Head of Music, Health and Wellbeing
BA, MA (Music Composition), PhD, MA (Music Therapy), FHEA
Having trained as a composer and a music therapist, John has gradually moved into transdisciplinary research across the fields of music education, music therapy, and the medical humanities. From 2009 to 2016, he was Senior Lecturer in Music at Coventry University and in 2017 joined the RNCM as its first Head of Music Education. In 2012, John founded the International Conference of Dalcroze Studies and has since chaired its Scientific Committee. He is also Extraordinary Associate Professor in the MASARA (Musical Arts in South Africa: Resources and Applications) research entity at North-West University, Potchefstroom, South Africa (2018-2021).
Current and Future Research
John’s research focuses on the relationships between music and movement, and how – as a resource – these can help people of all ages and abilities to learn, feel better and flourish.
A major recent project (2015-2020) investigated spiritual experiences in music education and led to a series of five journal articles, co-authored with Dr Liesl van der Merwe, Associate Professor at North-West University, Potchefstroom, South Africa (see below).
Current research includes:
- A book, co-edited with Professor Emerita Selma Landen Odom (York University, Toronto) and Dr Johanna Laakkonen (University of Helsinki), and titled Mapping Dalcroze practice: Music and Movement in Pedagogy, Therapy, and Performance. Under contract with Boydell & Brewer.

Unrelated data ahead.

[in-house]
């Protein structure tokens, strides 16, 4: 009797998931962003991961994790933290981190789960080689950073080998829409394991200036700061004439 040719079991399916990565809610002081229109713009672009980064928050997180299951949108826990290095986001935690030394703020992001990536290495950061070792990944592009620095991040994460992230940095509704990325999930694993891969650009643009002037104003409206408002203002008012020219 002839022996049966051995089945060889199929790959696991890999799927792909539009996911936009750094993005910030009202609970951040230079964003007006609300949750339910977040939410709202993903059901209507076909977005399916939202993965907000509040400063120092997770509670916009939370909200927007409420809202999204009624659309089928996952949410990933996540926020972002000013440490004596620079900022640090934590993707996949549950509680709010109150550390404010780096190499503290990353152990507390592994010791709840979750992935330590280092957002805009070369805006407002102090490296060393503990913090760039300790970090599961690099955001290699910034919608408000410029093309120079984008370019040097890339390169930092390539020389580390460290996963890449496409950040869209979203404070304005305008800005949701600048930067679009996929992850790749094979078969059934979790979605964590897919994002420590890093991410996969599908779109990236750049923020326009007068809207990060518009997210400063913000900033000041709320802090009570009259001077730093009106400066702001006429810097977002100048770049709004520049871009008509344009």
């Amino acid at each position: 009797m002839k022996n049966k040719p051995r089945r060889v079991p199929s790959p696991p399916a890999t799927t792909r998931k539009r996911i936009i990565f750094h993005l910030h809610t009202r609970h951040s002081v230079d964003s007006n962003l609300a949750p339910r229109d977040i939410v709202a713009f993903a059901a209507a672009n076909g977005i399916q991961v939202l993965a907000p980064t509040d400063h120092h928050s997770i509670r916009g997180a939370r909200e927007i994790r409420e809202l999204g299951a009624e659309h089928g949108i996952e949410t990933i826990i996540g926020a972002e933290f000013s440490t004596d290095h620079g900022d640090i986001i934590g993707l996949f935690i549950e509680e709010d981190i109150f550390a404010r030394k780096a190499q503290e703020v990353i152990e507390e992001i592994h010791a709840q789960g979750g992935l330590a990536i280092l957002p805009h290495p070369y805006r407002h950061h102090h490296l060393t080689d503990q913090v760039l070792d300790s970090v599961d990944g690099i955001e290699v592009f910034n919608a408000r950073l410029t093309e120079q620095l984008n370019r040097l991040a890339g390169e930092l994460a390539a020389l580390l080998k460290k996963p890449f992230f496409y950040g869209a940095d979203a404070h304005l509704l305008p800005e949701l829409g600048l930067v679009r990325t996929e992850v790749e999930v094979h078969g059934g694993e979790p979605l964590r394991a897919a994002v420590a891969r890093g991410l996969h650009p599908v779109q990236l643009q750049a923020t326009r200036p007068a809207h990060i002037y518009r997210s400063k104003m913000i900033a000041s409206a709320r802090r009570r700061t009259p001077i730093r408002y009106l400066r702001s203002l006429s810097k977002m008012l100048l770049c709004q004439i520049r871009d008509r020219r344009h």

- A book on the pioneer music therapist Priscilla Barclay (1905-1994). A Wellcome Trust Medical Humanities grant (2015-16) and a Gladstone Library Scholarship (2016) helped to develop this research in the initial stages, including archival work in the UK, USA, and Switzerland.
- An oral history project working with the oldest surviving generation of graduates from the British Dalcroze training programmes, 1945-1960 (first output was a conference paper in summer 2019).
a. Books: single authored and edited
Habron, J., Laakkonen, J, & Odom, S. L. (eds.) (under contract). Mapping Dalcroze practice: Music and movement in pedagogy, performance and therapy. Boydell & Brewer.
b. Book chapters
Habron, J. (in preparation). Priscilla Barclay’s practice: Transforming Dalcroze Eurhythmics at St Lawrence’s Hospital, England. In J. Habron, J. Laakkonen & S. L. Odom (eds.) Mapping Dalcroze practice: Music and movement in pedagogy, performance and therapy. Boydell & Brewer.
Van Der Merwe, L. & Habron, J. (2017) A conceptual model of spirituality in music education. in J. Boyce-Tillman (Ed.) Spirituality and Music Education: Perspectives from Three Continents. Oxford: Peter Lang, 19-48.
Habron, J. (2017) ‘Through music and into music’ – through music and into wellbeing: Dalcroze Eurhythmics as Music Therapy. In S. Del Bianco, S. Morgenegg & H. Nicolet (Eds.) Pédagogie, Art et Science: L’Apprentissage par et pour la Musique selon la Méthode Jaques-Dalcroze – Actes de congrés de L’Insitut Jaques-Dalcroze, 2015. Geneva: HEM – Haute école de musique de Genève, 37-56.
Greenhead, K., Habron, J. & Mathieu, L. (2016) Dalcroze Eurhythmics: bridging the gap between the academic and practical through creative teaching and learning. In E. Haddon & P. Burnard (Eds.) Creative Teaching for Creative Learning in Higher Music Education Oxford: Routledge, 211-226.
Habron, J. (2015) Sonorous air: the transcendent in Ferruccio Busoni’s aesthetics of music. In Férdia J. Stone-Davis (Ed.) Music and Transcendence. Farnham: Ashgate, 35-48.
Vogler, A., & Habron, J. (in press) Soft hands: A mid-career percussion teacher’s professional development journey. Bulletin of the Council for Research in Music Education.